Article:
Paddy and Mr. Punch: 2connections in Irish and English History

R. F. Foster, Author Viking Books $27.5 (400p) ISBN 978-0-7139-9095-9
Elizabeth Bowen, who has a chapter dedicated to her in this book, has said that the Anglo-Irish relationship is ``a mixture of showing off and suspicion, nearly as bad as sex.'' And in these 14 essays Foster, Carroll Professor of Irish History at the University of Oxford, covers many facets of the British-Irish debate, concentrating especially on the literary and the political. In ``History and the Irish Question'' he shows how each side manufactures and manipulates history to its own advantage. ``Interpretations of Parnell'' probes Parnell's lack of enthusiasm for the Land League, which was intended to redistribute land to the peasantry, and--ironically in view of later events--his excellent relationships with Catholic clerics. In ``Mrs. O'Shea's Parnell ,'' Kitty O'Shea talks about politics and Parnell, ``the ideal lover.'' Foster's descriptions of famous Irishmen are mordant, true and funny: Patrick Pearse, one of the leaders of the 1916 rebellion, was a ``calculatedly disingenuous propagandist''; legendary revolutionary leader Michael Collins is seen as ``the supermick on the make''; Yeats ``a marginalized Irish Protestant.'' This is not a book for the casual reader of Irish history. A scorecard will not suffice here; one must know the players in order to understand this complicated, insightful and sometimes irreverent work. (May)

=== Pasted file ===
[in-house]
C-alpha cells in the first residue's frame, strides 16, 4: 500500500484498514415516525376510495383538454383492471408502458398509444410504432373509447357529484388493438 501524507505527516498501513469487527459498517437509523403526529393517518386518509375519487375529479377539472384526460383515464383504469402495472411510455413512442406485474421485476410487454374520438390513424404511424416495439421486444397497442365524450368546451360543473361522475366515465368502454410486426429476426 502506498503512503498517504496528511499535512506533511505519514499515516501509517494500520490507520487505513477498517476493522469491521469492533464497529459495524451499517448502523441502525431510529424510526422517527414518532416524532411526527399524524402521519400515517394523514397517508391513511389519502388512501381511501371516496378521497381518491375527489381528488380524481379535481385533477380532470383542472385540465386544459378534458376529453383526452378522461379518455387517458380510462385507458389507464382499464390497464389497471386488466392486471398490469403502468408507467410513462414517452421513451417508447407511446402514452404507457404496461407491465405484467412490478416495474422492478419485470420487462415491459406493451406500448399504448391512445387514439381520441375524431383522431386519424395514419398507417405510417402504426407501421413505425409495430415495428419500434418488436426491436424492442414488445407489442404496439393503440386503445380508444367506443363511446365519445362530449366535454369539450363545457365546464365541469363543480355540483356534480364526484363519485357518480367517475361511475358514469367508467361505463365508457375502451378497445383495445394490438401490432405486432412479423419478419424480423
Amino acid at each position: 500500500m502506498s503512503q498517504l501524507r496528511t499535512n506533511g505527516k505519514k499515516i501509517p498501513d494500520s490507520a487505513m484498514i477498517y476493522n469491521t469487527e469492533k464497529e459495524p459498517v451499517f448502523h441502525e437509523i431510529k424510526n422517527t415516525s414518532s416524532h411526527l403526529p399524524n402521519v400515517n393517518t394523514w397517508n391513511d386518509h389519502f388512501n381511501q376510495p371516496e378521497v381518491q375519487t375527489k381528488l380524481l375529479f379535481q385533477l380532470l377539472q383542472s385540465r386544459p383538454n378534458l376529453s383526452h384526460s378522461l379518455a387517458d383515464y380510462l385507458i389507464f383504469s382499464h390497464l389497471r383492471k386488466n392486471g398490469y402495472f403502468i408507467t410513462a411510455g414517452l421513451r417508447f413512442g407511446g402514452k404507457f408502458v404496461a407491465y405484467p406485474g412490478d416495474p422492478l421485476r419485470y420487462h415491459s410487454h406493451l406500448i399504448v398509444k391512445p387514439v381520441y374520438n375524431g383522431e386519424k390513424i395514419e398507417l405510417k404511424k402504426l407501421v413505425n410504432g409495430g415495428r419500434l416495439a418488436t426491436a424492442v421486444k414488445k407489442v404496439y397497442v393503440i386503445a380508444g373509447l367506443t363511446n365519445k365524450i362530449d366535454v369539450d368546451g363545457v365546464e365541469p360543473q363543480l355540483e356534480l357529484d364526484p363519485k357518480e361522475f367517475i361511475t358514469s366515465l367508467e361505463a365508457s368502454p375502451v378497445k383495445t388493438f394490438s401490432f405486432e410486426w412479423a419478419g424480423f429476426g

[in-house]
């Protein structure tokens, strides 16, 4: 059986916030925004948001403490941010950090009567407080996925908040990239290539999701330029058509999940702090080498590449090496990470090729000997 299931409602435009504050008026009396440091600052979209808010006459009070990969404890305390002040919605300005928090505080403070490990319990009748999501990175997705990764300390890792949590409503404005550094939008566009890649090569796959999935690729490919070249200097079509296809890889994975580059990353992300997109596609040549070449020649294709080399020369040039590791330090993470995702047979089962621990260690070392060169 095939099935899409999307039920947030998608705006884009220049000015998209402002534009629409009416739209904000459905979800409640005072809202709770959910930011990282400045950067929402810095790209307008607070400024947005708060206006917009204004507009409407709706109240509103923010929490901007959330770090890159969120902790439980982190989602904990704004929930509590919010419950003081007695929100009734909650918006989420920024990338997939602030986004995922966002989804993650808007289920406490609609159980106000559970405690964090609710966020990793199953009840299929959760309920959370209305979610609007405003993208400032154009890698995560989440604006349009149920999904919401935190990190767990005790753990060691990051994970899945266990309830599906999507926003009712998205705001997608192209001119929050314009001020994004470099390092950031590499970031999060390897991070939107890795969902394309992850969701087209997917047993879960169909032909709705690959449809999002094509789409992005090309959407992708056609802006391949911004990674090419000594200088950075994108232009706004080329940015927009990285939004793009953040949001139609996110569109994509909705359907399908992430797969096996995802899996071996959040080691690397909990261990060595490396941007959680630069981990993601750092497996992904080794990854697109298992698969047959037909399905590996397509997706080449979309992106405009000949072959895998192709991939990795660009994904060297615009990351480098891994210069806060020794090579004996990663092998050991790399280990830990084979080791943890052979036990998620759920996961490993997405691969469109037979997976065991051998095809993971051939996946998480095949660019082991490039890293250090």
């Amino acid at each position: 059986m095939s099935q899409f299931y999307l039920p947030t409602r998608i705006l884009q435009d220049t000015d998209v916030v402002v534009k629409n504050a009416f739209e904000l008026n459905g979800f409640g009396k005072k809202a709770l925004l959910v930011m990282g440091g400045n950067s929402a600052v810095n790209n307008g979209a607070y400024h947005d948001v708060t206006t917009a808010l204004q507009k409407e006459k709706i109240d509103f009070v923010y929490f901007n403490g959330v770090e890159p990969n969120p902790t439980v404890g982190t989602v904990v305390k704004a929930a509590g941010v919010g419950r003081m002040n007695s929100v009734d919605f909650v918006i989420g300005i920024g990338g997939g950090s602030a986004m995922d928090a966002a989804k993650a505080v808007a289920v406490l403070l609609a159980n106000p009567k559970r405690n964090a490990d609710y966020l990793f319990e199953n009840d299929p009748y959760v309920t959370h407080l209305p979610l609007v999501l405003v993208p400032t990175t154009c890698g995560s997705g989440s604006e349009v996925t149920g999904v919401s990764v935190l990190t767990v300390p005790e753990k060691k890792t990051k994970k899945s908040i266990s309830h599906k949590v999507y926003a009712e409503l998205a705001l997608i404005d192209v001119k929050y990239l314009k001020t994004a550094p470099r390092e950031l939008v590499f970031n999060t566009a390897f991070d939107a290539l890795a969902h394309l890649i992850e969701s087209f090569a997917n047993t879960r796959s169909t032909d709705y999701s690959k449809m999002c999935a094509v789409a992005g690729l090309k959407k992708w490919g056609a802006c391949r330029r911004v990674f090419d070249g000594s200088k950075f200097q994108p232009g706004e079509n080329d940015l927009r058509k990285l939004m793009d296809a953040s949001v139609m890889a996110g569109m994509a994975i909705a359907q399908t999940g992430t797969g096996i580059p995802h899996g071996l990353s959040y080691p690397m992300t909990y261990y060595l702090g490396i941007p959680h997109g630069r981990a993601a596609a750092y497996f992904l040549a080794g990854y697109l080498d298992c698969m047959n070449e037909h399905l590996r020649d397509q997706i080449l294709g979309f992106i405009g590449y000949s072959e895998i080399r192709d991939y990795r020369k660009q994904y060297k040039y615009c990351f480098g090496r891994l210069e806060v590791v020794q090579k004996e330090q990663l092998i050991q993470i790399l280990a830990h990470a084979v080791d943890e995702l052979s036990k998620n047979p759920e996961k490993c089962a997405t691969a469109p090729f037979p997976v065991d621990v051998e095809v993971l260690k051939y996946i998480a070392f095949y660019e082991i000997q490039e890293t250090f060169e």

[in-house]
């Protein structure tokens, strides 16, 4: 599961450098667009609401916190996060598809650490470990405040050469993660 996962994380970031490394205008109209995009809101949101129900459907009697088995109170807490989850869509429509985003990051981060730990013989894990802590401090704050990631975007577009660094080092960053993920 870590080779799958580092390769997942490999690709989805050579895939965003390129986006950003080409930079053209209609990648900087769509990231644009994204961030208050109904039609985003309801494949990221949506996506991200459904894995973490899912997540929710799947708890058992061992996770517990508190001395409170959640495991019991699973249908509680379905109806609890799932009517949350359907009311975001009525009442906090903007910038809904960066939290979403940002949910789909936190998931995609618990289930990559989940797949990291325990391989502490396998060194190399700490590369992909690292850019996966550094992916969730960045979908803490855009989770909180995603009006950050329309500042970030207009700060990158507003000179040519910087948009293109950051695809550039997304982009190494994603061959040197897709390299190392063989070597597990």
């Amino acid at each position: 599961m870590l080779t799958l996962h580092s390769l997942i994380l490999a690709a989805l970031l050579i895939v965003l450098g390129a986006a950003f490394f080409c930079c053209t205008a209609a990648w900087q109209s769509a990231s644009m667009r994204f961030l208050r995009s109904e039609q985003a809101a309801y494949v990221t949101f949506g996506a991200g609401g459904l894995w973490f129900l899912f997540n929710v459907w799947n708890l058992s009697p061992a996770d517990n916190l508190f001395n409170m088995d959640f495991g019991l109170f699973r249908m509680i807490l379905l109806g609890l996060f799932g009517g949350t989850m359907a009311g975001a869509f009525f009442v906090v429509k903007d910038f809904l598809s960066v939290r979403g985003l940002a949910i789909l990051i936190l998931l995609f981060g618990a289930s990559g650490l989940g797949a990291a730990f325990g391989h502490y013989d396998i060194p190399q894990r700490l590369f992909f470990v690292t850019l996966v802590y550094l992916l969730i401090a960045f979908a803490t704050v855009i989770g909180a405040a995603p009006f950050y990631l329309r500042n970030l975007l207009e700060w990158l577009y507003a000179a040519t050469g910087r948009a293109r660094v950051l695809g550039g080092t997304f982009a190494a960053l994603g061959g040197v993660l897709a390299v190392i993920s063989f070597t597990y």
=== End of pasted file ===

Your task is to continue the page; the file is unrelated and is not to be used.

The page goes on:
Reviewed on: 05/02/1994
Release date: 05/01/1994
Genre: Nonfiction
Paperback - 382 pages - 978-0-14-017170-9
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